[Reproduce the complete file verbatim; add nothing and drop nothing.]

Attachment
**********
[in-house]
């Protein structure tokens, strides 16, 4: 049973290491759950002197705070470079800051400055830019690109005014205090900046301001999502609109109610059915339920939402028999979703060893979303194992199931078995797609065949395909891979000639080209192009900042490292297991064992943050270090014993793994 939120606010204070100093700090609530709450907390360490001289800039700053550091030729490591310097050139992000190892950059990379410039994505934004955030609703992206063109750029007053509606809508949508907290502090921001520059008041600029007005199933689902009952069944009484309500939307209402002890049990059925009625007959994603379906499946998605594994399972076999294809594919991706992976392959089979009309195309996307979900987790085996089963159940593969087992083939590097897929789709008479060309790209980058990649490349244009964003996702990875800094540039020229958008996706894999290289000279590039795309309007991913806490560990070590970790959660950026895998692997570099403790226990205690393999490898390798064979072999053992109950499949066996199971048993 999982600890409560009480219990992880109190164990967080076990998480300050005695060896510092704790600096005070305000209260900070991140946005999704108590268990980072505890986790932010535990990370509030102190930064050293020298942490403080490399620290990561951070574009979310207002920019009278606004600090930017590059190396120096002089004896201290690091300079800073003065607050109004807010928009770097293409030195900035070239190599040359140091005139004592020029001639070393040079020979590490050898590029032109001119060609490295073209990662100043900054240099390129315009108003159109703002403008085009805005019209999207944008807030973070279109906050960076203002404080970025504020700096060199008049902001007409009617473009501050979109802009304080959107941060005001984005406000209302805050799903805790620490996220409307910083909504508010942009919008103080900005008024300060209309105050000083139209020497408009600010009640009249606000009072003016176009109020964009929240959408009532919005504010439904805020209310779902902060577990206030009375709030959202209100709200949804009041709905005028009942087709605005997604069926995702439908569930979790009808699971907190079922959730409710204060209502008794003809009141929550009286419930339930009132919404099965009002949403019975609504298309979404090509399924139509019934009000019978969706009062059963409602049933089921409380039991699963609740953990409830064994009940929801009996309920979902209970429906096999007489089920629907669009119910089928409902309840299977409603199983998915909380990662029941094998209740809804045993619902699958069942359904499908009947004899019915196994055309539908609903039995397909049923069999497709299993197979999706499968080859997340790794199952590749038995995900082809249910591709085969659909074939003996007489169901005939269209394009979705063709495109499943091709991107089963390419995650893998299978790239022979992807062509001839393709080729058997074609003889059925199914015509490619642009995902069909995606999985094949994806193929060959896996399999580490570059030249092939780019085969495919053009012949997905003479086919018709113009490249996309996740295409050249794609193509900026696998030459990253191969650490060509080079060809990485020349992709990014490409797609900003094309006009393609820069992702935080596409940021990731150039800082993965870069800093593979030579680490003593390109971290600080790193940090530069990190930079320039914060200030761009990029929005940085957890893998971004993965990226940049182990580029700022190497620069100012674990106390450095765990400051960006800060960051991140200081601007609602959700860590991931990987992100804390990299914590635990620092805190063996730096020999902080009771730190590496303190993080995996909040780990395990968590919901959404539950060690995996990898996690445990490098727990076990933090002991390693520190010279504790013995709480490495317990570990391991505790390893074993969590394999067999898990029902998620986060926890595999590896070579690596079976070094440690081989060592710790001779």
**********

[in-house]
């Protein structure tokens, strides 16, 4: 049973290491759950002197705070470079800051400055830019690109005014205090900046301001999502609109109610059915339920939402028999979703060893979303194992199931078995797609065949395909891979000639080209192009900042490292297991064992943050270090014993793994 939120606010204070100093700090609530709450907390360490001289800039700053550091030729490591310097050139992000190892950059990379410039994505934004955030609703992206063109750029007053509606809508949508907290502090921001520059008041600029007005199933689902009952069944009484309500939307209402002890049990059925009625007959994603379906499946998605594994399972076999294809594919991706992976392959089979009309195309996307979900987790085996089963159940593969087992083939590097897929789709008479060309790209980058990649490349244009964003996702990875800094540039020229958008996706894999290289000279590039795309309007991913806490560990070590970790959660950026895998692997570099403790226990205690393999490898390798064979072999053992109950499949066996199971048993 999982600890409560009480219990992880109190164990967080076990998480300050005695060896510092704790600096005070305000209260900070991140946005999704108590268990980072505890986790932010535990990370509030102190930064050293020298942490403080490399620290990561951070574009979310207002920019009278606004600090930017590059190396120096002089004896201290690091300079800073003065607050109004807010928009770097293409030195900035070239190599040359140091005139004592020029001639070393040079020979590490050898590029032109001119060609490295073209990662100043900054240099390129315009108003159109703002403008085009805005019209999207944008807030973070279109906050960076203002404080970025504020700096060199008049902001007409009617473009501050979109802009304080959107941060005001984005406000209302805050799903805790620490996220409307910083909504508010942009919008103080900005008024300060209309105050000083139209020497408009600010009640009249606000009072003016176009109020964009929240959408009532919005504010439904805020209310779902902060577990206030009375709030959202209100709200949804009041709905005028009942087709605005997604069926995702439908569930979790009808699971907190079922959730409710204060209502008794003809009141929550009286419930339930009132919404099965009002949403019975609504298309979404090509399924139509019934009000019978969706009062059963409602049933089921409380039991699963609740953990409830064994009940929801009996309920979902209970429906096999007489089920629907669009119910089928409902309840299977409603199983998915909380990662029941094998209740809804045993619902699958069942359904499908009947004899019915196994055309539908609903039995397909049923069999497709299993197979999706499968080859997340790794199952590749038995995900082809249910591709085969659909074939003996007489169901005939269209394009979705063709495109499943091709991107089963390419995650893998299978790239022979992807062509001839393709080729058997074609003889059925199914015509490619642009995902069909995606999985094949994806193929060959896996399999580490570059030249092939780019085969495919053009012949997905003479086919018709113009490249996309996740295409050249794609193509900026696998030459990253191969650490060509080079060809990485020349992709990014490409797609900003094309006009393609820069992702935080596409940021990731150039800082993965870069800093593979030579680490003593390109971290600080790193940090530069990190930079320039914060200030761009990029929005940085957890893998971004993965990226940049182990580029700022190497620069100012674990106390450095765990400051960006800060960051991140200081601007609602959700860590991931990987992100804390990299914590635990620092805190063996730096020999902080009771730190590496303190993080995996909040780990395990968590919901959404539950060690995996990898996690445990490098727990076990933090002991390693520190010279504790013995709480490495317990570990391991505790390893074993969590394999067999898990029902998620986060926890595999590896070579690596079976070094440690081989060592710790001779």